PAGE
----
Coat the inside of a 9-inch round cake pan with butter.

Put the flours, oatmeal, salt, baking soda and cream of tartar into a large mixing bowl and stir with a fork. Stir in the sugar.

Using a pastry cutter or your fingers, work the butter into the dry ingredients until it is the texture of coarse breadcrumbs.

Make a well in the center of the mixture, pour in the buttermilk and mix with a fork or sturdy wooden spoon to form a soft dough.

Sprinkle flour over a clean work surface, turn out the dough onto the flour and sprinkle flour over the palms of your hands. Knead for about 30 seconds or until the dough comes together to form a large bowl.

Set the dough into the buttered pan pan, flatten it slightly and use a sharp knife to make a cross on top, cutting about ?-inch deep.

Bake until the bread is lightly browned on top and sounds hollow when the top is tapped, about 35 to 40 minutes.

This butter is delicious slathered on hot soda bread but it is important, I think, not to add too much honey. The first taste should be of good clean butter, with the honey adding a pleasing undertaste. Too much honey flavor, which can be quite aggressive, will eclipse that of the butter. If you do add too much honey, mix in another quarter cup (? cube) of butter to balance it.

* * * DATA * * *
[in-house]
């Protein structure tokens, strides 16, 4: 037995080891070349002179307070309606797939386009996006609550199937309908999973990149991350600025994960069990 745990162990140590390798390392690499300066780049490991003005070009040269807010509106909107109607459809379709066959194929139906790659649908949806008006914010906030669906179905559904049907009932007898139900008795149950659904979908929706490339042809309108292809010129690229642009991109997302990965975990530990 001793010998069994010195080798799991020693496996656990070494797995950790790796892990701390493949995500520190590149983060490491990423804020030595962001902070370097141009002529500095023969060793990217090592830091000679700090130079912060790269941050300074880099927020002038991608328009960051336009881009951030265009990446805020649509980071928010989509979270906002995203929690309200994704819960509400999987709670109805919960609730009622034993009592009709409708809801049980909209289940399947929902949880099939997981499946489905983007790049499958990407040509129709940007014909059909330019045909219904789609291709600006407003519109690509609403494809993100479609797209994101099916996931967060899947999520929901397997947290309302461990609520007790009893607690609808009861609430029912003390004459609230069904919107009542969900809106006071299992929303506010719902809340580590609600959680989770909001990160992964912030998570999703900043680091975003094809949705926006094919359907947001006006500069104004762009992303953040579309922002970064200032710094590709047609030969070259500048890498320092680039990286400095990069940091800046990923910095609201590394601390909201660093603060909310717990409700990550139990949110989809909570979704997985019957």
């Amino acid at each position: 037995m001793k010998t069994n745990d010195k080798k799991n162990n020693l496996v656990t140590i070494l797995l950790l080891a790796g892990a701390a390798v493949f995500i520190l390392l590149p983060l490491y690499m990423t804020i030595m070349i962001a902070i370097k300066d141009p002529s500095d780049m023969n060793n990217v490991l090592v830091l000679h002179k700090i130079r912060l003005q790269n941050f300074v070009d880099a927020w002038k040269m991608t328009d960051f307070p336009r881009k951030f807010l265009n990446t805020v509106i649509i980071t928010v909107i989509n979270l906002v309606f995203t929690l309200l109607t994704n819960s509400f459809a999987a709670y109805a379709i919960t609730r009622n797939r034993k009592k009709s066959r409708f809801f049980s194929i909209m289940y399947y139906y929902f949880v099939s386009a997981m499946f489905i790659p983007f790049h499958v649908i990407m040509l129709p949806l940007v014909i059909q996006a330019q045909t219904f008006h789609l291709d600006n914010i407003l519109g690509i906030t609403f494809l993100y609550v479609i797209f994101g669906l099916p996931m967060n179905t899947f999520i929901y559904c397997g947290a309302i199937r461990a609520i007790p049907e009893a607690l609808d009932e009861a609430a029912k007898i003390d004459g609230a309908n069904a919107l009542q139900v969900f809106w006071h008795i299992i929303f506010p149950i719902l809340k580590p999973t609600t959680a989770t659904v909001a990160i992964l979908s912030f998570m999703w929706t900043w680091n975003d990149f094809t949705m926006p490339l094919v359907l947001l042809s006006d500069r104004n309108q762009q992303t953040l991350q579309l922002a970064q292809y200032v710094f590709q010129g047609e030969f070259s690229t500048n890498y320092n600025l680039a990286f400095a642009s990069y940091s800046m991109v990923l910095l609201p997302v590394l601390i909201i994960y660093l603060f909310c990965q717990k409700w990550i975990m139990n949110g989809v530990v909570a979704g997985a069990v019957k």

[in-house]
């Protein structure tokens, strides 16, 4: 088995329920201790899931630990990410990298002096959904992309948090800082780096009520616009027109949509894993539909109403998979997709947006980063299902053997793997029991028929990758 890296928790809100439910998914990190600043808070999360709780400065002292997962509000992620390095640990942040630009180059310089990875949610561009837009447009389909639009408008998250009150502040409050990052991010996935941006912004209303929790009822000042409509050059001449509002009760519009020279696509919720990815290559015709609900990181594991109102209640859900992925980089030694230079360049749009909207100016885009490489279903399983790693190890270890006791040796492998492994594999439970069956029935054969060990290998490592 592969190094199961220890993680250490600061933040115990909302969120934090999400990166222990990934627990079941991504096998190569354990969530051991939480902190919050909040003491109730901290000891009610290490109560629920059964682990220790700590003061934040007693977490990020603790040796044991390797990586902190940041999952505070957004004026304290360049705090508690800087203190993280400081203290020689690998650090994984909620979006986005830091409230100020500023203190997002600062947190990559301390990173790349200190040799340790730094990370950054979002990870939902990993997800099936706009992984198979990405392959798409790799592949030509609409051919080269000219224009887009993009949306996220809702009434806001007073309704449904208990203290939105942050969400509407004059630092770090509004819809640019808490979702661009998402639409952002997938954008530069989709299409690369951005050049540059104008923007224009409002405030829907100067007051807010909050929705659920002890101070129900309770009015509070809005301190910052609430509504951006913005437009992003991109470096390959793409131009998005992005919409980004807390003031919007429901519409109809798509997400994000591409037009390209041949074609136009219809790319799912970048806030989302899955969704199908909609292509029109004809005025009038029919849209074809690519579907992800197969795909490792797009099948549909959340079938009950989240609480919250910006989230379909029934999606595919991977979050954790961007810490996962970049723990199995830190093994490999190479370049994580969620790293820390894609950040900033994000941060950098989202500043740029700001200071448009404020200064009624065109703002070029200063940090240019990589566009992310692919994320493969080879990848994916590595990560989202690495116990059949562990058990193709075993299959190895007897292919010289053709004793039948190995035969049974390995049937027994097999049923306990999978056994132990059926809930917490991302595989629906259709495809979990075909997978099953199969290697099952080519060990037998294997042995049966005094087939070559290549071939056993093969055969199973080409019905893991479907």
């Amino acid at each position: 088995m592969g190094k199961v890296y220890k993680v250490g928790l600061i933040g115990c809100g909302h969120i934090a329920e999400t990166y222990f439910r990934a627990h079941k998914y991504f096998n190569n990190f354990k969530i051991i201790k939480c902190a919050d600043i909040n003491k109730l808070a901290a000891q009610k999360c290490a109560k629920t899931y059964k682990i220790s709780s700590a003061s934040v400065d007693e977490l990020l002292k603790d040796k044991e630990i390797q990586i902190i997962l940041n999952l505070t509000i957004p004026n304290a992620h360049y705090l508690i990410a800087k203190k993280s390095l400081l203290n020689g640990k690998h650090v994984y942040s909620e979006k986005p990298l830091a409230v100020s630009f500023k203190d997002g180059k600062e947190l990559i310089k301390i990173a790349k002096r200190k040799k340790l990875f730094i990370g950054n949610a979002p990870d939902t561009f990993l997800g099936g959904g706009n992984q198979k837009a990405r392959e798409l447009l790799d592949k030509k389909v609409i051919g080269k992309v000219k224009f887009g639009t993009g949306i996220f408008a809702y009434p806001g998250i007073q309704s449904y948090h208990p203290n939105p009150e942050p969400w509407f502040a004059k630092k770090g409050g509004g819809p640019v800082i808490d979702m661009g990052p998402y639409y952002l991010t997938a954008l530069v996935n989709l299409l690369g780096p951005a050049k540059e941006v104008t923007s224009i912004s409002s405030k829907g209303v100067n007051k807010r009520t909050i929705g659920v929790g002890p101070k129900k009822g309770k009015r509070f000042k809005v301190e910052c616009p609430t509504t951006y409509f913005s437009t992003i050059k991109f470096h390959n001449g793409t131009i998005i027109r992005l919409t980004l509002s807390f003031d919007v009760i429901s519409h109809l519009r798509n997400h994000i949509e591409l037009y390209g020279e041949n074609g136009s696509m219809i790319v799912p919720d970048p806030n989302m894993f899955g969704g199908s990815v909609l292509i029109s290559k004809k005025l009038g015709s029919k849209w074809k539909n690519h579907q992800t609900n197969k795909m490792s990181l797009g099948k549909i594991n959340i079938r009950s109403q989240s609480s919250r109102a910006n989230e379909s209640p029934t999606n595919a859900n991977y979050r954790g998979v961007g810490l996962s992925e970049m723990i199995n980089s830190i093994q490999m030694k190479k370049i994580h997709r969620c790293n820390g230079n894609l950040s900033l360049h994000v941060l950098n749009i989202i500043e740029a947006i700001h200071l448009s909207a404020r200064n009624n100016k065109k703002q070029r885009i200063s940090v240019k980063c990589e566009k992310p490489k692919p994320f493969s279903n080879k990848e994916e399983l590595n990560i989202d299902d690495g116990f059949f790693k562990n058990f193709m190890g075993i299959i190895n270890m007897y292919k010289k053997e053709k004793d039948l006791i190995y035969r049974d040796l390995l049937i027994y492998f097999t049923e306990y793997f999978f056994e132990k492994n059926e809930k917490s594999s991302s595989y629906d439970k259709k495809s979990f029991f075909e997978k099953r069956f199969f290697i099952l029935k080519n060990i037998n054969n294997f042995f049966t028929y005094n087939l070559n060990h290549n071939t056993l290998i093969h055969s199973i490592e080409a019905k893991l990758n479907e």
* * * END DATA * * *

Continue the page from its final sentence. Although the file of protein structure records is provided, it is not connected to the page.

Honey Butter

Makes ? cup

?cup (1 cube) organic butter (salted), preferably Clover or Strauss, at room temperature

2teaspoons honey, plus more to taste

Put the butter into a 2-cup bowl and use a fork to whip until it lightens in color. Add the honey and continue to whip until the honey is completely incorporated. Taste and add more honey, a teaspoon at a time, for a sweeter mixture.

Transfer the butter to a small crock or other container, cover and refrigerate. Remove from the refrigerator 15 minutes before serving.

Michele Anna Jordan hosts ?Mouthful? each Sunday at 7 p.m. on KRCB 91.1 FM. E-mail Jordan at